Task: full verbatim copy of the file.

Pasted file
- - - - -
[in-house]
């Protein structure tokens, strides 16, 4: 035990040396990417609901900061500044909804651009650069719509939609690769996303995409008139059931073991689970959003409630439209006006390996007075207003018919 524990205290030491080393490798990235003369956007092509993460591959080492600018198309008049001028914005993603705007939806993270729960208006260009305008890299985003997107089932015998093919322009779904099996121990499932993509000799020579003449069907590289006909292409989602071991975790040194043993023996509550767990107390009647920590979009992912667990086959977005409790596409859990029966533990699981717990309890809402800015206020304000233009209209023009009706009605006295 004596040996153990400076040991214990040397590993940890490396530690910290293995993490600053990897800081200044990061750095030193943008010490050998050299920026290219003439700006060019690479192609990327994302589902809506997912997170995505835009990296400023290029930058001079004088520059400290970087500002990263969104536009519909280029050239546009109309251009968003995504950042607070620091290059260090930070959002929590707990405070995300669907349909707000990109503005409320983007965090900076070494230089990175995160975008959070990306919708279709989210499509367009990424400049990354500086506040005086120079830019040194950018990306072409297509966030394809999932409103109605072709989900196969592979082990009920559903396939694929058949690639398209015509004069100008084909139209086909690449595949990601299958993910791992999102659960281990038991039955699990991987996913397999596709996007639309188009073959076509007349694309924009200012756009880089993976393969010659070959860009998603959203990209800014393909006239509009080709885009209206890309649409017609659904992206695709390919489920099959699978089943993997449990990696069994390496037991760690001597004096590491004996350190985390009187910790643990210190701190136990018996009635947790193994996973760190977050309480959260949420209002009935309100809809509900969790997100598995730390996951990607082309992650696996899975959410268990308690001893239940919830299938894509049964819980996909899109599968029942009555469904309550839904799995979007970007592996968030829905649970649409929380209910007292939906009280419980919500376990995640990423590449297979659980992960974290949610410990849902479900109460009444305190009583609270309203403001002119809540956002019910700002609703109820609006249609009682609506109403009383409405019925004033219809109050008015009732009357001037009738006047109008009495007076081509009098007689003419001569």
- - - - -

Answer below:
[in-house]
């Protein structure tokens, strides 16, 4: 035990040396990417609901900061500044909804651009650069719509939609690769996303995409008139059931073991689970959003409630439209006006390996007075207003018919 524990205290030491080393490798990235003369956007092509993460591959080492600018198309008049001028914005993603705007939806993270729960208006260009305008890299985003997107089932015998093919322009779904099996121990499932993509000799020579003449069907590289006909292409989602071991975790040194043993023996509550767990107390009647920590979009992912667990086959977005409790596409859990029966533990699981717990309890809402800015206020304000233009209209023009009706009605006295 004596040996153990400076040991214990040397590993940890490396530690910290293995993490600053990897800081200044990061750095030193943008010490050998050299920026290219003439700006060019690479192609990327994302589902809506997912997170995505835009990296400023290029930058001079004088520059400290970087500002990263969104536009519909280029050239546009109309251009968003995504950042607070620091290059260090930070959002929590707990405070995300669907349909707000990109503005409320983007965090900076070494230089990175995160975008959070990306919708279709989210499509367009990424400049990354500086506040005086120079830019040194950018990306072409297509966030394809999932409103109605072709989900196969592979082990009920559903396939694929058949690639398209015509004069100008084909139209086909690449595949990601299958993910791992999102659960281990038991039955699990991987996913397999596709996007639309188009073959076509007349694309924009200012756009880089993976393969010659070959860009998603959203990209800014393909006239509009080709885009209206890309649409017609659904992206695709390919489920099959699978089943993997449990990696069994390496037991760690001597004096590491004996350190985390009187910790643990210190701190136990018996009635947790193994996973760190977050309480959260949420209002009935309100809809509900969790997100598995730390996951990607082309992650696996899975959410268990308690001893239940919830299938894509049964819980996909899109599968029942009555469904309550839904799995979007970007592996968030829905649970649409929380209910007292939906009280419980919500376990995640990423590449297979659980992960974290949610410990849902479900109460009444305190009583609270309203403001002119809540956002019910700002609703109820609006249609009682609506109403009383409405019925004033219809109050008015009732009357001037009738006047109008009495007076081509009098007689003419001569």